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              India's Janani Suraksha Yojana, a conditional cash transfer programme to increase births in health facilities: an impact evaluation.

              In 2005, with the goal of reducing the numbers of maternal and neonatal deaths, the Government of India launched Janani Suraksha Yojana (JSY), a conditional cash transfer scheme, to incentivise women to give birth in a health facility. We independently assessed the effect of JSY on intervention coverage and health outcomes. We used data from the nationwide district-level household surveys done in 2002-04 and 2007-09 to assess receipt of financial assistance from JSY as a function of socioeconomic and demographic characteristics; and used three analytical approaches (matching, with-versus-without comparison, and differences in differences) to assess the effect of JSY on antenatal care, in-facility births, and perinatal, neonatal, and maternal deaths. Implementation of JSY in 2007-08 was highly variable by state-from less than 5% to 44% of women giving birth receiving cash payments from JSY. The poorest and least educated women did not always have the highest odds of receiving JSY payments. JSY had a significant effect on increasing antenatal care and in-facility births. In the matching analysis, JSY payment was associated with a reduction of 3.7 (95% CI 2.2-5.2) perinatal deaths per 1000 pregnancies and 2.3 (0.9-3.7) neonatal deaths per 1000 livebirths. In the with-versus-without comparison, the reductions were 4.1 (2.5-5.7) perinatal deaths per 1000 pregnancies and 2.4 (0.7-4.1) neonatal deaths per 1000 livebirths. The findings of this assessment are encouraging, but they also emphasise the need for improved targeting of the poorest women and attention to quality of obstetric care in health facilities. Continued independent monitoring and evaluations are important to measure the effect of JSY as financial and political commitment to the programme intensifies. Bill & Melinda Gates Foundation. Copyright 2010 Elsevier Ltd. All rights reserved.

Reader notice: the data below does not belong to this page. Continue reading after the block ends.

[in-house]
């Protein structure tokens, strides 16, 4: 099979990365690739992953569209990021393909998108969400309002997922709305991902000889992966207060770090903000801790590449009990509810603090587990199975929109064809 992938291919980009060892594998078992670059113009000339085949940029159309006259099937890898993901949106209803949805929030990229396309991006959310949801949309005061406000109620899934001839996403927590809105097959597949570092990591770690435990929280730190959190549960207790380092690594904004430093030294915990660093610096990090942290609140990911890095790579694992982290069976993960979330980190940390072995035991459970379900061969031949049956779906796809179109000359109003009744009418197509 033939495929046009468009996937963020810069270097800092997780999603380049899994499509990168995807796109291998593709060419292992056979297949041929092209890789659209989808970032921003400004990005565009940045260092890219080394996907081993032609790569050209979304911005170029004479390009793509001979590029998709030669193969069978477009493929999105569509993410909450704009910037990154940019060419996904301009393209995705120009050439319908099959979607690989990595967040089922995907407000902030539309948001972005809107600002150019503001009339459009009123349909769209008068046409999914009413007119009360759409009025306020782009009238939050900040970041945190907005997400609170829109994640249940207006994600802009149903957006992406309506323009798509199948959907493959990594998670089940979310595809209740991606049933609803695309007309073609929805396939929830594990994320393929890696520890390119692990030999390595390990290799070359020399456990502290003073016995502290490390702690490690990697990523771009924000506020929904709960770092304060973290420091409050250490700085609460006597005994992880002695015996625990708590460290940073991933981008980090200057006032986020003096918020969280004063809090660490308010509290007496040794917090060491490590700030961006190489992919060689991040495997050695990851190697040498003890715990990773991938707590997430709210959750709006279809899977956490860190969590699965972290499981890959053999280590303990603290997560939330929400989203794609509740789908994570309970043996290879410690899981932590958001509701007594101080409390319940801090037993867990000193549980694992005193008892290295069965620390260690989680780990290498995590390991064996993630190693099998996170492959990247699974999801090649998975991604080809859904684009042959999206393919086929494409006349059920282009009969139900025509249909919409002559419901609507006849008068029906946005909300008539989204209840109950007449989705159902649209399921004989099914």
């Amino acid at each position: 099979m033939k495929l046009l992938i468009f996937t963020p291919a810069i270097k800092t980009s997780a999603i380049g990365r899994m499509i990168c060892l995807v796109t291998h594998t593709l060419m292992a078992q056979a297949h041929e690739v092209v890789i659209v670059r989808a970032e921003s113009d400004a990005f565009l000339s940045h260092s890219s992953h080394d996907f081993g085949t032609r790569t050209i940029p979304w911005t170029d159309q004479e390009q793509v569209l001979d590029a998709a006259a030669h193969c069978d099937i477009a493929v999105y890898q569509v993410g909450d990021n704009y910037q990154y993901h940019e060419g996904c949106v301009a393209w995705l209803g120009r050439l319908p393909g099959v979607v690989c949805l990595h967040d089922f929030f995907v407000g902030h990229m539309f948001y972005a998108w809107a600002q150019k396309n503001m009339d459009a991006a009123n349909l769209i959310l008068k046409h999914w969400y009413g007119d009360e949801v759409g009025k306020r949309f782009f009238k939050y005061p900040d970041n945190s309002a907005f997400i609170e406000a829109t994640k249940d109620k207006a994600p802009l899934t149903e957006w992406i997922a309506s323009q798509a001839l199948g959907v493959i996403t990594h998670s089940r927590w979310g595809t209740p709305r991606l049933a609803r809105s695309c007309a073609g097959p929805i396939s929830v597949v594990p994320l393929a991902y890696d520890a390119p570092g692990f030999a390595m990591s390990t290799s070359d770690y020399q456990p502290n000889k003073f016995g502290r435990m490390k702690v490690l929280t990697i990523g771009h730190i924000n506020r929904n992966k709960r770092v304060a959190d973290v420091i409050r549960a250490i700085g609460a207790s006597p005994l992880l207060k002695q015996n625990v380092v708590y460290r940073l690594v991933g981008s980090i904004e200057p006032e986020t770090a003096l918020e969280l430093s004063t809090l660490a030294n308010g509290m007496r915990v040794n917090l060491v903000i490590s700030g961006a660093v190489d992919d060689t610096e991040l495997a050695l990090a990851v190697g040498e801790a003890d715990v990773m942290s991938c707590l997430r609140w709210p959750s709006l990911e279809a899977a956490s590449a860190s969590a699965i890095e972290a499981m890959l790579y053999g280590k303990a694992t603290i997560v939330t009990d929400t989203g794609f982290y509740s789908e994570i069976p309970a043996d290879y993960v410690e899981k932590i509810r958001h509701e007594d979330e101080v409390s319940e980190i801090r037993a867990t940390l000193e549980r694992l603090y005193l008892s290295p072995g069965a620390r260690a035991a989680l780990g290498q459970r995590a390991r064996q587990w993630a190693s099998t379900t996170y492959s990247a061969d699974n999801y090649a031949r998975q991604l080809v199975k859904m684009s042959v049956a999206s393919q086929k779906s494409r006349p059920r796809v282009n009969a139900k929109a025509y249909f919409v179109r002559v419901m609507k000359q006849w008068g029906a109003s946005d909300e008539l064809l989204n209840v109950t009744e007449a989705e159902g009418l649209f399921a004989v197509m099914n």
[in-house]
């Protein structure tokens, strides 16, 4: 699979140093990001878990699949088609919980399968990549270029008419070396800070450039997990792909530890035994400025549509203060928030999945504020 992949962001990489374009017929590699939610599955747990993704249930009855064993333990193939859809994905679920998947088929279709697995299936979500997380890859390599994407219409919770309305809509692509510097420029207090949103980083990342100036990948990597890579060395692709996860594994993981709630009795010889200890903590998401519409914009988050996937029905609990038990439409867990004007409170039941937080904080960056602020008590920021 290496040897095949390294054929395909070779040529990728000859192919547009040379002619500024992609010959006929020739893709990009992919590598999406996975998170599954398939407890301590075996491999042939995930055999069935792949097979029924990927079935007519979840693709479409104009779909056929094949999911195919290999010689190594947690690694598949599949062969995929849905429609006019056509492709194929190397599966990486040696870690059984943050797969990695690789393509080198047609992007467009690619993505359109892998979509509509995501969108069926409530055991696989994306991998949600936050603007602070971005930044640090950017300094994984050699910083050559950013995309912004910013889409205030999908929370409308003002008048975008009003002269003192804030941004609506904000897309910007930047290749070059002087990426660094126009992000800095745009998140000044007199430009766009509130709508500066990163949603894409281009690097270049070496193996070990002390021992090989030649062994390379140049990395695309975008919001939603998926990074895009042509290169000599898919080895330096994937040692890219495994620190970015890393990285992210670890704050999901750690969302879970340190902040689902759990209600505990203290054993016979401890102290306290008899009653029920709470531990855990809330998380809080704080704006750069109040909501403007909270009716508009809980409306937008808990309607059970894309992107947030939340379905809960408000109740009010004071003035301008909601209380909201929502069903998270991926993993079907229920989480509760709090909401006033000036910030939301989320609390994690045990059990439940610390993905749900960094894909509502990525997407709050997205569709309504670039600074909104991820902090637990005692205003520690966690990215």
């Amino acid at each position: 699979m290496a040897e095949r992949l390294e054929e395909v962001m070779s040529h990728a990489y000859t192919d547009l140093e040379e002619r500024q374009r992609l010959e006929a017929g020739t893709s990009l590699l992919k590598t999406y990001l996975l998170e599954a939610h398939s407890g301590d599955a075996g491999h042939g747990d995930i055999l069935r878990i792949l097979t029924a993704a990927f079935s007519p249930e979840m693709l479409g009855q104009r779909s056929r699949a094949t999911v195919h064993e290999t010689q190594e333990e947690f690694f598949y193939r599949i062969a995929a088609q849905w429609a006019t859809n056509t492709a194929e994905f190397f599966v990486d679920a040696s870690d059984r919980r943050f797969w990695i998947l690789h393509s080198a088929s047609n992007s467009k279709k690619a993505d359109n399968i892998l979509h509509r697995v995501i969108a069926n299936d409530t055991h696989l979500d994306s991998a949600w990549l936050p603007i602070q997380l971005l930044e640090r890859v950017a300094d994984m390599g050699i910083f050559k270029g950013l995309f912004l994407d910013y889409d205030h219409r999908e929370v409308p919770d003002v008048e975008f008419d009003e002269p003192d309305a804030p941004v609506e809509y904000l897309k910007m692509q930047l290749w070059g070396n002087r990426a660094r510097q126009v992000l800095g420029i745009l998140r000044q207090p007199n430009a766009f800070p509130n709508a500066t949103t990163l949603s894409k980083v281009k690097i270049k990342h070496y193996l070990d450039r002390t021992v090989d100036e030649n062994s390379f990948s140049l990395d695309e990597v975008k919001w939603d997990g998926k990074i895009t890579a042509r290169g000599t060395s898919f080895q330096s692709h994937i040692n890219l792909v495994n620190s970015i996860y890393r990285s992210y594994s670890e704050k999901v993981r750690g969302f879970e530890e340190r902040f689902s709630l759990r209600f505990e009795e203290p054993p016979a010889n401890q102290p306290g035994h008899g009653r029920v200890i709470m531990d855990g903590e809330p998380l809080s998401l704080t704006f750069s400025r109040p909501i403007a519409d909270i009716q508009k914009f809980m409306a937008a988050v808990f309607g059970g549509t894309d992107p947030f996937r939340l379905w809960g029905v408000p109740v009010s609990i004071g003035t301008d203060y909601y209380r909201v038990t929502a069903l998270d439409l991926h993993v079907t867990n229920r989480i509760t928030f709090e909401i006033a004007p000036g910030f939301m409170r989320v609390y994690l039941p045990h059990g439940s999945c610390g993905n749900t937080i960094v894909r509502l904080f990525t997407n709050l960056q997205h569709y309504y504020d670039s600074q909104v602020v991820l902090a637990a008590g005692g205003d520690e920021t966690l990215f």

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                Author and article information

                Contributors
                shekhariips2486@gmail.com
                Journal
                BMC Public Health
                BMC Public Health
                BMC Public Health